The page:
1. Andy - thank you so much for writing this blog...this 'fluffy' approach is like a sickness in our society throughout the life cycle and causes so much isolation and loneliness: everything from painting end stage life to how labour should be (not comparing the two of course), Christmas being a happy family time and so on: in my clinics at least I am on a MISSION to keep things real, I embrace imperfection and don't pussy foot around. Is there a way to start an end stage branch of the CF charity? Has anyone from the charity seen this blog? I'm happy to send on etc and help where I can. I love you very much and still so sad I couldn't see you after my peaks climb. Love and hugs xxx

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  2. I agree with soooo much but there is another side....a lot less fluffy... Myvson couldn't tolerate the attention at the end! I think he felt he needed to be 'on' when his friends & family cane by. At the end he requested everyone to just go away! His concentration on breathing took precedence over interaction or even the presence of others!! He died in my arms at home with three others...whom were there for me, I believe !!!! It was how it was supposedly be for him!! Loves

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  3. good post. I agree with you. I don't have CF but have a few rare diseases that put people at end stage and as an end stage "lungie" I really relate to what you have written. You're right. Very few can and will be open about death, all of it. I try to talk about it in my blog some but it can be hard because there are certain feelings I do keep close to the vest but also because of strange reactions people have to illness in general. I'm glad you spoke out about this. It's a reality. Even though I'm listed and think I have a high chance of doing well after I know I'm not in control of the situation and it has forced me to let go of a lot of things and think about things a lot. It's not easy by any stretch. I've been near death 3 times in my life and each time I haven't been afraid to die, just afraid of what my death will do to people. I've lost friends too & it's a very hard thing. The few I had who really understood that passed I missed terribly. I hate this trend of people eulogizing people when they are gone but taking them for granted when they are here. I do try not to do that. With your permission I will link to this post if you don't mind. I think it's a worthwhile read. (ilivebreathe.com)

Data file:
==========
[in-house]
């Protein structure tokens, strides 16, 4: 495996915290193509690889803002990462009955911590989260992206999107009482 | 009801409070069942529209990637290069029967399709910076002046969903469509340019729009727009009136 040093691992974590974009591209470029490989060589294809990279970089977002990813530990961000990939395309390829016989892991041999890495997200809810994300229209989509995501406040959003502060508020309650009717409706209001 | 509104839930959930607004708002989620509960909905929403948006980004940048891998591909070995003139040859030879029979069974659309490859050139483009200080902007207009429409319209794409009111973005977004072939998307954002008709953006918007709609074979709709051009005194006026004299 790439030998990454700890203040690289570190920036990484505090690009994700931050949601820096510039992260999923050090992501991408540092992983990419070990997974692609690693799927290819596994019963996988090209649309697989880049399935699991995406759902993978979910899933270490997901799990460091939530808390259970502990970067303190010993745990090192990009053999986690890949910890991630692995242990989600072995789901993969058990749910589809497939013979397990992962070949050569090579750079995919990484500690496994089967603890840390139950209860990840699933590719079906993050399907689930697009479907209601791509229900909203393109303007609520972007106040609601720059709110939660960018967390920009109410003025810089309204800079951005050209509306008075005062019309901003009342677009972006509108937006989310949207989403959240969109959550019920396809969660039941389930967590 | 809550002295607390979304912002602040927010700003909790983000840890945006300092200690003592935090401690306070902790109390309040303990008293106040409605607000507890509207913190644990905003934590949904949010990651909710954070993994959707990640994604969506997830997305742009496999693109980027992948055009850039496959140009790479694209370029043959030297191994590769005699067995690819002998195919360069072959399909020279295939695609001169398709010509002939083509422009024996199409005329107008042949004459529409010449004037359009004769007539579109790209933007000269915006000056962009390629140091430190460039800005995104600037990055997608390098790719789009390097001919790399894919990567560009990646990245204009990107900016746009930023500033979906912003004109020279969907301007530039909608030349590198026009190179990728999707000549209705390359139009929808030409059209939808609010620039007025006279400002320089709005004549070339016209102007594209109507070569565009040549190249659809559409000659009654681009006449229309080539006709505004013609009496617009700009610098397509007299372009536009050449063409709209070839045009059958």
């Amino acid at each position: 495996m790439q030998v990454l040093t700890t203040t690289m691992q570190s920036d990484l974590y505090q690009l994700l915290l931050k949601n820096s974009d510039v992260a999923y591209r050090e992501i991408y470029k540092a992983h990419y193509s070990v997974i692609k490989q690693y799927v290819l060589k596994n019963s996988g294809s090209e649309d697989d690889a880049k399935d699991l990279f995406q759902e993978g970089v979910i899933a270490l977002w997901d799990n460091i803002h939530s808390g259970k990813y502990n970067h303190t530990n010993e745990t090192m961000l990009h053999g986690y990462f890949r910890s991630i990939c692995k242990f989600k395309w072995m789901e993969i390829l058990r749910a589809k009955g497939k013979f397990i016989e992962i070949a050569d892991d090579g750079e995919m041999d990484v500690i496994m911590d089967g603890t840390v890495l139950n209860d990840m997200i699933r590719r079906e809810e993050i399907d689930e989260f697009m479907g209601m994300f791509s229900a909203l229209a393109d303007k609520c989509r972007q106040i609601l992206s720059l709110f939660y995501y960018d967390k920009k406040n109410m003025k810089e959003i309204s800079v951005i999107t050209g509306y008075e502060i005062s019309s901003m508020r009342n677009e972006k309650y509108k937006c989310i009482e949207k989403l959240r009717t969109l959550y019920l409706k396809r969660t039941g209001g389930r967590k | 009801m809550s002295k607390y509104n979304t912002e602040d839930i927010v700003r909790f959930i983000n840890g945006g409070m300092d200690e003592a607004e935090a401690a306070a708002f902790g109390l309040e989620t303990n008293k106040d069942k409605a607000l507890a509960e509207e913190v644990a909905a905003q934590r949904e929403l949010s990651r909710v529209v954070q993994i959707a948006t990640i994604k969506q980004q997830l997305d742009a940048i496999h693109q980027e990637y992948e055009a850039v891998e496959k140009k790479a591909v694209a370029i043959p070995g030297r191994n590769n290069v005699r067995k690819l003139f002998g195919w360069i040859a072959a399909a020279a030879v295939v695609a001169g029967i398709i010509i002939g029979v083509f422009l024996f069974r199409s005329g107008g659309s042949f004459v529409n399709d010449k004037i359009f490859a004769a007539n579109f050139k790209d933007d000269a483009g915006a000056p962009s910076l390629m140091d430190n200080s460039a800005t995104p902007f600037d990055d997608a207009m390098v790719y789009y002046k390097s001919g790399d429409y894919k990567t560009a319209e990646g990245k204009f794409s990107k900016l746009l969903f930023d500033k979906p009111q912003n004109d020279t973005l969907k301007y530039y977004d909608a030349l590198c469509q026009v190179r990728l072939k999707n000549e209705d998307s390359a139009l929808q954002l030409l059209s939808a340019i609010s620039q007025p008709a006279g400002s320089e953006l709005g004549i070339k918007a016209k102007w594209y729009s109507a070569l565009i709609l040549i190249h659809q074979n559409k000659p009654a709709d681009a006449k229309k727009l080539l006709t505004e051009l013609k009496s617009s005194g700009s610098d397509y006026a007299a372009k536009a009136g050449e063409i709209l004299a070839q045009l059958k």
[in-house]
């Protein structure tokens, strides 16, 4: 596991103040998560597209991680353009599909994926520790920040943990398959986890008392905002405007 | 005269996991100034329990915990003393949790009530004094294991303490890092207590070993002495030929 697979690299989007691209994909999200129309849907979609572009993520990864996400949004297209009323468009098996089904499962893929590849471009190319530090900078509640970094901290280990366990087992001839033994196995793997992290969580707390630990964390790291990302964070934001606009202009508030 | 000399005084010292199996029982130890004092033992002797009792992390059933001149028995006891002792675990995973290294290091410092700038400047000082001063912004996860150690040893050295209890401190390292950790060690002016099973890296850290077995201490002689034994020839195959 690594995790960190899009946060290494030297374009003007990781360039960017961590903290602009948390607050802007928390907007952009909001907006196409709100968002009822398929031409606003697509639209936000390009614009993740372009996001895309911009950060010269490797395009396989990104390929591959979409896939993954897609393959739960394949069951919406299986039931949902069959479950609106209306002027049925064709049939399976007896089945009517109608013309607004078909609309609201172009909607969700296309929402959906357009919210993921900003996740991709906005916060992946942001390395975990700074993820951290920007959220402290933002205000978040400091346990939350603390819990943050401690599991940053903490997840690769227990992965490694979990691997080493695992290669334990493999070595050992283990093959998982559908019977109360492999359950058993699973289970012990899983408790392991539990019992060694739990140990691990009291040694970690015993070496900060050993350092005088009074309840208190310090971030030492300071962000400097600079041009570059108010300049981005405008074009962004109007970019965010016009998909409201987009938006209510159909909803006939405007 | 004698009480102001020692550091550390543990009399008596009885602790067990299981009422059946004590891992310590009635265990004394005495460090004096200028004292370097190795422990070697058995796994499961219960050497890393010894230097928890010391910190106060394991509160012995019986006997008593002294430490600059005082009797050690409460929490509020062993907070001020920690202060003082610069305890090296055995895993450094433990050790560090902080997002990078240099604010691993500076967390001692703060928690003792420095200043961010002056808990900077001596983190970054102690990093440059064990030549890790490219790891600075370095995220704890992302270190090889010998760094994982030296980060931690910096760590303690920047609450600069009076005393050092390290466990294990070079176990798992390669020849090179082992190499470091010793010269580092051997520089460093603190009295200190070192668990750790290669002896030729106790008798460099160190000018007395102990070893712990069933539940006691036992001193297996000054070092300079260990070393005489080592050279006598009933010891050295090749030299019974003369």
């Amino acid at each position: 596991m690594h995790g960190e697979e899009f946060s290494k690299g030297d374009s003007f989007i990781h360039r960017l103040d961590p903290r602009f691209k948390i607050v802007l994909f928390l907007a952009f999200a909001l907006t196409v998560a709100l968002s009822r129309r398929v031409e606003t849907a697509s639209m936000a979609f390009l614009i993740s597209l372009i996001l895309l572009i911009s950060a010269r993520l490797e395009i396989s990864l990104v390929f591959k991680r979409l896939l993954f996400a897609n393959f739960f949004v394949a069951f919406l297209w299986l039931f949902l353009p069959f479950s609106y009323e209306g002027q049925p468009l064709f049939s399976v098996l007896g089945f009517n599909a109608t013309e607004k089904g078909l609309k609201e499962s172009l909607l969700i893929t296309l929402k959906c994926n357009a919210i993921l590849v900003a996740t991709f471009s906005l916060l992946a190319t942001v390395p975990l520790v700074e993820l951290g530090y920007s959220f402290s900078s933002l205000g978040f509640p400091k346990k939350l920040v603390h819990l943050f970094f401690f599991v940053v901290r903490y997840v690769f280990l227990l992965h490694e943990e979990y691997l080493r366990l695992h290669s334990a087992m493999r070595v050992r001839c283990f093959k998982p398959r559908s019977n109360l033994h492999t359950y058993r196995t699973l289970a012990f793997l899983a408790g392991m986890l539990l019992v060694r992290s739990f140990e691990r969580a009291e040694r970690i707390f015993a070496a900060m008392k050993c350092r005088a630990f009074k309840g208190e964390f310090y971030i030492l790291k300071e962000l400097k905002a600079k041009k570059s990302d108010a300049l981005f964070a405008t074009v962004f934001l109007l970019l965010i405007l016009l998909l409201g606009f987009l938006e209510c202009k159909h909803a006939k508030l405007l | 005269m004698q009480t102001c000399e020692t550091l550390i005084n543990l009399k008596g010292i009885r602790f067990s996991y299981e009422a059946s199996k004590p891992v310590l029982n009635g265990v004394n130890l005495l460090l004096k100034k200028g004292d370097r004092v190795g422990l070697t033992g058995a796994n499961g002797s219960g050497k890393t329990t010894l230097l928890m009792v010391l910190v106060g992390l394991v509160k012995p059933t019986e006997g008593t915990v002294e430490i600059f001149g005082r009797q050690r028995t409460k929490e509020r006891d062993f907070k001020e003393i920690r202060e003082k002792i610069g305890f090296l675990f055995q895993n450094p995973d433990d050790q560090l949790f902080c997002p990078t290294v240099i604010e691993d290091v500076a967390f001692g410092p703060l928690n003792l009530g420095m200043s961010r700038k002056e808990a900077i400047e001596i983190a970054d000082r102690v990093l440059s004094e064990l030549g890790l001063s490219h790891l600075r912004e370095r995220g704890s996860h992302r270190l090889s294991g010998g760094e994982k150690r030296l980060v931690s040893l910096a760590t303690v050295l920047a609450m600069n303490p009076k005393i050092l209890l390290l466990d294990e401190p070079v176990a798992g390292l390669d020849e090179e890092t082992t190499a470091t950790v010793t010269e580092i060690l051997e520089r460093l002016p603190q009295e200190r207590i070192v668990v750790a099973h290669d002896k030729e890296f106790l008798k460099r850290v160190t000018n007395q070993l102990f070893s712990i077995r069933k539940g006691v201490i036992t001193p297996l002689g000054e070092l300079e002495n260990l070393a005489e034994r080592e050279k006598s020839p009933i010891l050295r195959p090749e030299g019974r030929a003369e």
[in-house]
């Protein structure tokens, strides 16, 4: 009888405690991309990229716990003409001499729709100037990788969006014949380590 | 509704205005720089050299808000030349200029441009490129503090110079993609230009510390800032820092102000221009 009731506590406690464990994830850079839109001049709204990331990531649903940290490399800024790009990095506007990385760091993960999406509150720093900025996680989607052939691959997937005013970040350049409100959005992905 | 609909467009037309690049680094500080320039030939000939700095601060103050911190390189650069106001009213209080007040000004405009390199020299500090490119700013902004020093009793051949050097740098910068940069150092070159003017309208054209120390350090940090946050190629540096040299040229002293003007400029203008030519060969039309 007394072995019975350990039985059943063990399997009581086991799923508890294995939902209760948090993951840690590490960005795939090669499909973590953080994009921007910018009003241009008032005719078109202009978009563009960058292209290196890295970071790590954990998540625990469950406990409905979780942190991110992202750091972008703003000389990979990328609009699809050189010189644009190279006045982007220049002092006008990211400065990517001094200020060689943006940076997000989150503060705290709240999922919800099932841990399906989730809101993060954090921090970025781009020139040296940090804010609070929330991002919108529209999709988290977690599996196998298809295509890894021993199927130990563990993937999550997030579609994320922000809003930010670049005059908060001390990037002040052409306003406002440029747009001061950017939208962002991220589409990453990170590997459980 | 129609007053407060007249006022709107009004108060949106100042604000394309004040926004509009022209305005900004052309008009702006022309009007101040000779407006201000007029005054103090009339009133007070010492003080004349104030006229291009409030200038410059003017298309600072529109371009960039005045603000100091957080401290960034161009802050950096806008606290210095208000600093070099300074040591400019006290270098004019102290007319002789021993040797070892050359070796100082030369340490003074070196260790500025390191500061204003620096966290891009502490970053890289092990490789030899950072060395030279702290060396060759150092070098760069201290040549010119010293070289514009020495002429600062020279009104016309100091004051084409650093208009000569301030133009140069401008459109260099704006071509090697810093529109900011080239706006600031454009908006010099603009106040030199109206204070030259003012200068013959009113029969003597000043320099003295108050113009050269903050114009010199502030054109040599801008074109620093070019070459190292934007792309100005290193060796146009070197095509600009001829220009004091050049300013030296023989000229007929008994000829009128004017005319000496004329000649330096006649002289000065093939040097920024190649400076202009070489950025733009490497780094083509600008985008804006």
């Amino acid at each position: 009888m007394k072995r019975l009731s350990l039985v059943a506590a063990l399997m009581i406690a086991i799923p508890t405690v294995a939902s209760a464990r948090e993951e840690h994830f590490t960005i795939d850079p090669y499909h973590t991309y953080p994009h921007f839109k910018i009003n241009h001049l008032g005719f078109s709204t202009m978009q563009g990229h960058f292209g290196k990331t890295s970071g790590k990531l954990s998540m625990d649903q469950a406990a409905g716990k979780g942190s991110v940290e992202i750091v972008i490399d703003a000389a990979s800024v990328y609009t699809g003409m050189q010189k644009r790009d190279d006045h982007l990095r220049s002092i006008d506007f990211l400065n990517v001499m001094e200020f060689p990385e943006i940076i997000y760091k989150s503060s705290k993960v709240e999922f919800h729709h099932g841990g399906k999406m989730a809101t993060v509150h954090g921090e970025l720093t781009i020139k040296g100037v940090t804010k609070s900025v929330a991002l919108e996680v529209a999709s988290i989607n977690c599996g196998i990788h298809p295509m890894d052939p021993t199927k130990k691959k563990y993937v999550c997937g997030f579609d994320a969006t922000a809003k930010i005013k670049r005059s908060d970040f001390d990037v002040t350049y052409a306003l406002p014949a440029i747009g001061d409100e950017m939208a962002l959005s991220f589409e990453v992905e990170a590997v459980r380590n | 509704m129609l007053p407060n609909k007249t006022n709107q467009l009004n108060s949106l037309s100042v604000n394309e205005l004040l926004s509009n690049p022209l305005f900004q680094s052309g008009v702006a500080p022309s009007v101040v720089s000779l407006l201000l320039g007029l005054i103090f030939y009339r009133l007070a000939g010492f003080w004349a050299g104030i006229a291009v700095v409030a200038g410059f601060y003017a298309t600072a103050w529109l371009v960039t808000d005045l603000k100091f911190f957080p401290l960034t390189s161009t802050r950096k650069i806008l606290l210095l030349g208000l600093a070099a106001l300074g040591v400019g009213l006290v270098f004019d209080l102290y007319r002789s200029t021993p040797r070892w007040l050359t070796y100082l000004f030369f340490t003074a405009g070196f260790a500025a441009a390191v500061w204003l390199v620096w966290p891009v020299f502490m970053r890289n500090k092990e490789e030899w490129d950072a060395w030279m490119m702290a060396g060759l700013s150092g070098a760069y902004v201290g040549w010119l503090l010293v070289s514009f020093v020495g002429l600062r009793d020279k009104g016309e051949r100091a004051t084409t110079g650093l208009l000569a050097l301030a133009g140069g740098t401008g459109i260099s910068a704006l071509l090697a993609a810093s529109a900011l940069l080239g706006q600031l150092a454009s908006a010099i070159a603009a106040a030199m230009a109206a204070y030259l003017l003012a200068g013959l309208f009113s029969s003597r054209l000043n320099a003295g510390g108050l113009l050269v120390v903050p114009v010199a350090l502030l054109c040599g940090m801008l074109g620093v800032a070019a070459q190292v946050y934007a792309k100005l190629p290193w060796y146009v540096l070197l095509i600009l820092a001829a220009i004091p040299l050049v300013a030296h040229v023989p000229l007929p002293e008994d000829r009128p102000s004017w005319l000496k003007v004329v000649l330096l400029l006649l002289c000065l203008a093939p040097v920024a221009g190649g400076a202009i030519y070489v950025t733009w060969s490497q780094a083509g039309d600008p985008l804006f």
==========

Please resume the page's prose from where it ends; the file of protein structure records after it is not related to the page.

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  4. wow dude you so hit the nail on the head with that one. I've been saying this for years. they focus so much on us getting better and being healthy but never ever talk about us dying or the possibilities of dying. It's so taboo. On our ward they don't tell us when someone passes. It's utter bullshit. I told our social worker that they fail to realize that we ALL know each other on social media. We talk ALL the time. So hiding it and pretending it didn't happen makes it a million times worse. The docs lie to your face (i've called them our on this many times) and refuse to talk to you about anything negative, I mean come on this is MY life Our lives we are talking about. I think WE need to change the conversation and push to get things changed it's the only way we will get peace and understanding. Good luck to you on your transplant. Keep breathing. :)

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  5. Excellent Andrew. There's some UK guy who was on loose women lately and I only came across him cause I think you mentioned him. I was too sick to comment much on it at the time but the image he and the cf trust who I think were promoting him was almost pop star ish and reality TV like. Made my blood boil.

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  6. Thanks for sharing Andy! x